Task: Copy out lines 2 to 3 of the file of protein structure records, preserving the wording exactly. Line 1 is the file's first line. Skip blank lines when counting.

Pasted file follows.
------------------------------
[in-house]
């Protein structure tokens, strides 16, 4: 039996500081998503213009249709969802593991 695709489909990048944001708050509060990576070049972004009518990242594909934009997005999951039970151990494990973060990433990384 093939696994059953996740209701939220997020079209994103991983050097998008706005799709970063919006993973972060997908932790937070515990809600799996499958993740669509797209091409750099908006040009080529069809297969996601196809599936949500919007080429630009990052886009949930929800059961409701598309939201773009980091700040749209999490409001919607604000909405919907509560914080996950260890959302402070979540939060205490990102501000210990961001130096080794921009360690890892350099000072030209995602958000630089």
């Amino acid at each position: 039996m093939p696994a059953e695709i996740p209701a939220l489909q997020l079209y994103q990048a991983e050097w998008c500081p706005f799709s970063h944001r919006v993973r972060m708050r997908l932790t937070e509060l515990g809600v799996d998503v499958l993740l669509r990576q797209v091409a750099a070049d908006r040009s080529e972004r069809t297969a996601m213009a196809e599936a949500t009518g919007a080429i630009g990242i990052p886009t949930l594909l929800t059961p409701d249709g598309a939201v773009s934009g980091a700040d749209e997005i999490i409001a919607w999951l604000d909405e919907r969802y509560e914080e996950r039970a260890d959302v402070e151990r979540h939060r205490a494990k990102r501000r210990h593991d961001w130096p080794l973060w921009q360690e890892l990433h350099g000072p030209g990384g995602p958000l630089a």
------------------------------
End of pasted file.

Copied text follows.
């Protein structure tokens, strides 16, 4: 039996500081998503213009249709969802593991 695709489909990048944001708050509060990576070049972004009518990242594909934009997005999951039970151990494990973060990433990384 093939696994059953996740209701939220997020079209994103991983050097998008706005799709970063919006993973972060997908932790937070515990809600799996499958993740669509797209091409750099908006040009080529069809297969996601196809599936949500919007080429630009990052886009949930929800059961409701598309939201773009980091700040749209999490409001919607604000909405919907509560914080996950260890959302402070979540939060205490990102501000210990961001130096080794921009360690890892350099000072030209995602958000630089």
């Amino acid at each position: 039996m093939p696994a059953e695709i996740p209701a939220l489909q997020l079209y994103q990048a991983e050097w998008c500081p706005f799709s970063h944001r919006v993973r972060m708050r997908l932790t937070e509060l515990g809600v799996d998503v499958l993740l669509r990576q797209v091409a750099a070049d908006r040009s080529e972004r069809t297969a996601m213009a196809e599936a949500t009518g919007a080429i630009g990242i990052p886009t949930l594909l929800t059961p409701d249709g598309a939201v773009s934009g980091a700040d749209e997005i999490i409001a919607w999951l604000d909405e919907r969802y509560e914080e996950r039970a260890d959302v402070e151990r979540h939060r205490a494990k990102r501000r210990h593991d961001w130096p080794l973060w921009q360690e890892l990433h350099g000072p030209g990384g995602p958000l630089a």